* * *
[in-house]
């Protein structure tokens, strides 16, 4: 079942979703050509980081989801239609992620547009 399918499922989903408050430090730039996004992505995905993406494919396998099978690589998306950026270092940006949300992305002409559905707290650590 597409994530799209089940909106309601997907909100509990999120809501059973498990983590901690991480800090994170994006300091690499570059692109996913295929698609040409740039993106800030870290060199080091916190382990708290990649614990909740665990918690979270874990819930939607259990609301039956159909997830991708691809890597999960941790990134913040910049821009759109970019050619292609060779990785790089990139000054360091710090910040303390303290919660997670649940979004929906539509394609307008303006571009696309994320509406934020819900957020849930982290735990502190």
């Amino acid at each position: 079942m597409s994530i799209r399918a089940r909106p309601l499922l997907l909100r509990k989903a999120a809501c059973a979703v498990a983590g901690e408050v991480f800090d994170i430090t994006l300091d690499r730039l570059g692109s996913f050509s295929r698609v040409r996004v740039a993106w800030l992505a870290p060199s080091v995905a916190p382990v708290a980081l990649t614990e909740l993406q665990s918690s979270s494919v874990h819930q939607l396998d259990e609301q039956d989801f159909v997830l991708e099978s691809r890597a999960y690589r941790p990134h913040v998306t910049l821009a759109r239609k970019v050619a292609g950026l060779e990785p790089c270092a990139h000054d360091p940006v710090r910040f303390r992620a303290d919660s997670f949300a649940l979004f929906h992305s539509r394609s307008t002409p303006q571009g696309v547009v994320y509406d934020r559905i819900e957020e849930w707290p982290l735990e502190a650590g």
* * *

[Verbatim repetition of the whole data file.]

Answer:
[in-house]
């Protein structure tokens, strides 16, 4: 079942979703050509980081989801239609992620547009 399918499922989903408050430090730039996004992505995905993406494919396998099978690589998306950026270092940006949300992305002409559905707290650590 597409994530799209089940909106309601997907909100509990999120809501059973498990983590901690991480800090994170994006300091690499570059692109996913295929698609040409740039993106800030870290060199080091916190382990708290990649614990909740665990918690979270874990819930939607259990609301039956159909997830991708691809890597999960941790990134913040910049821009759109970019050619292609060779990785790089990139000054360091710090910040303390303290919660997670649940979004929906539509394609307008303006571009696309994320509406934020819900957020849930982290735990502190």
């Amino acid at each position: 079942m597409s994530i799209r399918a089940r909106p309601l499922l997907l909100r509990k989903a999120a809501c059973a979703v498990a983590g901690e408050v991480f800090d994170i430090t994006l300091d690499r730039l570059g692109s996913f050509s295929r698609v040409r996004v740039a993106w800030l992505a870290p060199s080091v995905a916190p382990v708290a980081l990649t614990e909740l993406q665990s918690s979270s494919v874990h819930q939607l396998d259990e609301q039956d989801f159909v997830l991708e099978s691809r890597a999960y690589r941790p990134h913040v998306t910049l821009a759109r239609k970019v050619a292609g950026l060779e990785p790089c270092a990139h000054d360091p940006v710090r910040f303390r992620a303290d919660s997670f949300a649940l979004f929906h992305s539509r394609s307008t002409p303006q571009g696309v547009v994320y509406d934020r559905i819900e957020e849930w707290p982290l735990e502190a650590g």